The process of building a binary for a different architecture than the one you're running is called cross compilation.
As highlighted by the other answers, this is a relatively common occurence, especially in the history of Apple which switched from 68K processors to Power PC, then to Intel, and now to ARM.
Mind you, anyone building an app for iPhone or iPad on their Mac has been cross-compiling, as those already use ARM architecture while their Mac currently uses the Intel architecture. It's even common to build multi-architecture iOS apps, as various CPU versions actually use different variants of the ARM architecture (armv7, armv8...).
Likewise, it's common to build i386 (Intel 32-bit) and amd64/x64 (Intel 64-bit) variants, either independently or as fat/universal binaries.
The process for cross-compiling and building fat/universal binaries depends a lot on the environment and toolchain you use. If you use Xcode, then it's going to be a matter of changing project settings, and voilà!, it's done.
If you are using Unix-type tools (mostly on the command line), including make or variants, gcc or clang, etc, then it may require more or less tinkering of your build process to achieve all that, with quite a few options to change (architecture, but also header files and libraries locations), as well as adding the step which combines the multiple architecture-dependent binaries into a single fat/universal binary.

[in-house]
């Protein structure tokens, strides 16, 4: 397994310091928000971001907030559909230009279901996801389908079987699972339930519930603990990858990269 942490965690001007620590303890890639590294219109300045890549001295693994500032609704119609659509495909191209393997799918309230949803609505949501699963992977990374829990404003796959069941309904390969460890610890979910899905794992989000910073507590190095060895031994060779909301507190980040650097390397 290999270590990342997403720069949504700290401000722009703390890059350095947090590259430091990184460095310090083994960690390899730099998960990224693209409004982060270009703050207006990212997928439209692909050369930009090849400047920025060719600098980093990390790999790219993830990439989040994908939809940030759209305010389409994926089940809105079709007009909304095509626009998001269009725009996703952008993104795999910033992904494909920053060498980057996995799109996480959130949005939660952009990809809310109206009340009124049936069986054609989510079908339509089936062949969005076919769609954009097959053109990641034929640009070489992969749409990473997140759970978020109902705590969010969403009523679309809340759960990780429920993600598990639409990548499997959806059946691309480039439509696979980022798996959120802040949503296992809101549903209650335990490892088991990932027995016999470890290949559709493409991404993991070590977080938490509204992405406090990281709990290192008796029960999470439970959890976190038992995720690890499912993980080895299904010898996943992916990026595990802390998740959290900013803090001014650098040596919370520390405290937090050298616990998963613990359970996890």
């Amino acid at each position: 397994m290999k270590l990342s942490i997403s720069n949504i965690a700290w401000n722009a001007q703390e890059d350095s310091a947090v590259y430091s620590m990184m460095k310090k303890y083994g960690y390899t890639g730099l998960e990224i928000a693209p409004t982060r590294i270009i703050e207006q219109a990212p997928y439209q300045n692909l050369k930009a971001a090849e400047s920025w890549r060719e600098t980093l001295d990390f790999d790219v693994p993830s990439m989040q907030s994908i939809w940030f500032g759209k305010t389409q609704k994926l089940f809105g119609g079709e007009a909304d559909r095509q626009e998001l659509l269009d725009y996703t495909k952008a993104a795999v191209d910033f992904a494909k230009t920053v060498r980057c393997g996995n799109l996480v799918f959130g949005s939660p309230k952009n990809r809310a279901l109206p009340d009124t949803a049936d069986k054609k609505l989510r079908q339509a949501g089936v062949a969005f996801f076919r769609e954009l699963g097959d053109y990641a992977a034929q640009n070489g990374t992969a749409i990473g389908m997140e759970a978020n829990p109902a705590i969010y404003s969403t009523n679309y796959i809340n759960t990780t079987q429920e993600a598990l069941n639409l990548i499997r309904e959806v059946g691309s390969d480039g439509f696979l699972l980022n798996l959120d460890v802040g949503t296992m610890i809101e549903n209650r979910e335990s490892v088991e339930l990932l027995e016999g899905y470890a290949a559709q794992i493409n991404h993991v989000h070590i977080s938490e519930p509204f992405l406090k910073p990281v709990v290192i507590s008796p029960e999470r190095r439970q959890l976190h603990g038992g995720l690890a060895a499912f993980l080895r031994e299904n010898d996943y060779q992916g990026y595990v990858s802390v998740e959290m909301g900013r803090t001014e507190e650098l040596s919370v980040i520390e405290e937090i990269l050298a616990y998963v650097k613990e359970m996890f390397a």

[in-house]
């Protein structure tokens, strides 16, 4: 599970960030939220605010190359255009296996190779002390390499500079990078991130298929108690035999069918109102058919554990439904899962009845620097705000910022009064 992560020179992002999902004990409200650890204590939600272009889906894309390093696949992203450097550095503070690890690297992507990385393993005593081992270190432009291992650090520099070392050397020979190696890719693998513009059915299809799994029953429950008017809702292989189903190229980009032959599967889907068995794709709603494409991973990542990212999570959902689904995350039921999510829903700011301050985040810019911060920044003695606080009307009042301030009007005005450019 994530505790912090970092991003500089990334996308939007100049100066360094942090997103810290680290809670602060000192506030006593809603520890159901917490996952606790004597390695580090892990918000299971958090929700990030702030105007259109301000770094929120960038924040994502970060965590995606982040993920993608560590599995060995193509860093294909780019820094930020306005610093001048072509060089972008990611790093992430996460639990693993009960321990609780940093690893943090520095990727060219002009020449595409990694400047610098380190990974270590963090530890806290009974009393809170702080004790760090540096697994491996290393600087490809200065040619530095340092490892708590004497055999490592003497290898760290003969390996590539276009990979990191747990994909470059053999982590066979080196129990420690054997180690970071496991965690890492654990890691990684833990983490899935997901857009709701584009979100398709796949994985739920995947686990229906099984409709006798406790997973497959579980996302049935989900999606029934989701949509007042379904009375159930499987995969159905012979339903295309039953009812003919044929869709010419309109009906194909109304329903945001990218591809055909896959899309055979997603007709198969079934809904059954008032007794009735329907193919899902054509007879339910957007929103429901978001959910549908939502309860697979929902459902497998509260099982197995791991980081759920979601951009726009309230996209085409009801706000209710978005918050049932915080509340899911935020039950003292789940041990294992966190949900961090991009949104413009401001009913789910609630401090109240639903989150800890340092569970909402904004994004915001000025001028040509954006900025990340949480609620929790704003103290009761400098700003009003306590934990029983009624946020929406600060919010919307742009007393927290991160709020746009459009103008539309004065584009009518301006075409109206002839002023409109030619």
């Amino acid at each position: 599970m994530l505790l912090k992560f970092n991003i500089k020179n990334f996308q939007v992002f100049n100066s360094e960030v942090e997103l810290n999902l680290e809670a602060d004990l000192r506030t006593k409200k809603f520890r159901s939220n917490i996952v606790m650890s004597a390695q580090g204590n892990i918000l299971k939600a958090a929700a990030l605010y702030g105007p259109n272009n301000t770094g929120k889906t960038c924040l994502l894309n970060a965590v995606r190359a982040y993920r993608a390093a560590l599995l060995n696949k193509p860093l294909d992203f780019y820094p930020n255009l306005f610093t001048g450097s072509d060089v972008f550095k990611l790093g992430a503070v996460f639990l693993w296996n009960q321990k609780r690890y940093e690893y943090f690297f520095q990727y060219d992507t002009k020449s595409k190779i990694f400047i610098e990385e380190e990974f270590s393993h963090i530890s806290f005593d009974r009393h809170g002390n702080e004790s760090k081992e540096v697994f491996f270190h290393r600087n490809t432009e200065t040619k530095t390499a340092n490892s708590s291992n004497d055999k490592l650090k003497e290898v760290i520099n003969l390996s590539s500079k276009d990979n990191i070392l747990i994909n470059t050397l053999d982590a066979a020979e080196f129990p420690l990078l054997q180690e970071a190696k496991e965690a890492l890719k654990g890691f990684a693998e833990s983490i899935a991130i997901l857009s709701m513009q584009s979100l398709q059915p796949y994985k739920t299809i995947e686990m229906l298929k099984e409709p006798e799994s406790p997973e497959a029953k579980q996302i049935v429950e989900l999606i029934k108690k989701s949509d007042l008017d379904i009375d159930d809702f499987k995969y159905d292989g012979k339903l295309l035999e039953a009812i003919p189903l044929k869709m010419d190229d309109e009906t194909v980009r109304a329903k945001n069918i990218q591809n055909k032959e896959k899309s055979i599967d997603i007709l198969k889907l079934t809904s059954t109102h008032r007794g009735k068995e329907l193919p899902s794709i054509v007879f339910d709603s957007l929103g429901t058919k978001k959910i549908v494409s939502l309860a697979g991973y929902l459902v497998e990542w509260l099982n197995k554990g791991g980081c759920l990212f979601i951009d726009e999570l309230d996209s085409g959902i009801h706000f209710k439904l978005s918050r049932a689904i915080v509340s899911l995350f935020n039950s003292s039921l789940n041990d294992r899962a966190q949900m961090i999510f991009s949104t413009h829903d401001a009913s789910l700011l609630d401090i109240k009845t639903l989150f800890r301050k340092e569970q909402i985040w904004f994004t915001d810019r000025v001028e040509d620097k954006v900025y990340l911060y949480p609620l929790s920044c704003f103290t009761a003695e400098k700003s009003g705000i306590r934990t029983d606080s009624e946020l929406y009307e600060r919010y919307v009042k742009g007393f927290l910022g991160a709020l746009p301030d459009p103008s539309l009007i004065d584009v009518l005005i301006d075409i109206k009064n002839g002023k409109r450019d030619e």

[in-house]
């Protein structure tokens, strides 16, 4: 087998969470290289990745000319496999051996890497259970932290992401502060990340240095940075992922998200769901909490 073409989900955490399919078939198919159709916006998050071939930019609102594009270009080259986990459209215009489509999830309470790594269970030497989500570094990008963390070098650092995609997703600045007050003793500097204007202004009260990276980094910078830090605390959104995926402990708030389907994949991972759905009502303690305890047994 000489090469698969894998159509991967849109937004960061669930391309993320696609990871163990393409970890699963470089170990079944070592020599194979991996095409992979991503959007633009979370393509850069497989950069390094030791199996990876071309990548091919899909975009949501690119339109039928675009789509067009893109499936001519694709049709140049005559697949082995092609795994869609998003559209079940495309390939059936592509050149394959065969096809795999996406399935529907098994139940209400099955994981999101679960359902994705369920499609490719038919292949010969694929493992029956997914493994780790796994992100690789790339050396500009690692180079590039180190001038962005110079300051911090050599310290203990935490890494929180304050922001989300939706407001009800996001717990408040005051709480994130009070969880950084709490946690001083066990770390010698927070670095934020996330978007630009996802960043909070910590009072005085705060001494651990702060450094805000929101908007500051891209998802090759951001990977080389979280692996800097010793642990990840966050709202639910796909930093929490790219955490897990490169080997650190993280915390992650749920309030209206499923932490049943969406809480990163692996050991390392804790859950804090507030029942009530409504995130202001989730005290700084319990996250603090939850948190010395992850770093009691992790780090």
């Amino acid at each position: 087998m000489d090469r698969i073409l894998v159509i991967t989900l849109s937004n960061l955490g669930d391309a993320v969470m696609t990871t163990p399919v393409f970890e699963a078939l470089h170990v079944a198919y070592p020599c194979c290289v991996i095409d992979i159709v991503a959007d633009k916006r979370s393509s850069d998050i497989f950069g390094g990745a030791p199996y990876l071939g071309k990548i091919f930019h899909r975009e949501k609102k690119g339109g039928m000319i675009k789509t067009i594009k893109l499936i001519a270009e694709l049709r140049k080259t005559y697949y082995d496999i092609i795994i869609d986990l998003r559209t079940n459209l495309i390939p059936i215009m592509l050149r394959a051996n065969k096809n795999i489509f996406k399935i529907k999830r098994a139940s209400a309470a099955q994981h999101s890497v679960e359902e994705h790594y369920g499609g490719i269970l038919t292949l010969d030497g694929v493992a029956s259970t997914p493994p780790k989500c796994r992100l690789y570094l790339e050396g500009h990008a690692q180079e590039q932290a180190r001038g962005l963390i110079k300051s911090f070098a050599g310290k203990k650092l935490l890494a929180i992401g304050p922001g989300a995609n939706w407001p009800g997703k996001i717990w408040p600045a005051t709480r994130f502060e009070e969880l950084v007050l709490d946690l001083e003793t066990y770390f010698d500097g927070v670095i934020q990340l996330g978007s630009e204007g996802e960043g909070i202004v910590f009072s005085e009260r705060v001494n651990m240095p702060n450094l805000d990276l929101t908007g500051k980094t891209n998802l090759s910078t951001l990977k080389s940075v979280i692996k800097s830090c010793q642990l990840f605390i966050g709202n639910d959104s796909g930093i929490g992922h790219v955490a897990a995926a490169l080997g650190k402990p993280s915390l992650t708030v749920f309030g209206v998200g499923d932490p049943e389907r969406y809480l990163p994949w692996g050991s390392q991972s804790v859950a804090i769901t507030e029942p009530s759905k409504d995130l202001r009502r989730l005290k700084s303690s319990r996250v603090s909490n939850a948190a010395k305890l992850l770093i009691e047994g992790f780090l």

So it all really depends on your current build process and the tools you use. But it will definitely be possible.
Of course, this is all based on the code to compile actually being portable, i.e. not making assumptions about things (like integer or pointer sizes) and not requiring any assembler code. That used to be a big issue in the past (especially with pure C code), but nowadays with the number of architectures software is currently built for, it's much less common to encounter issues with this.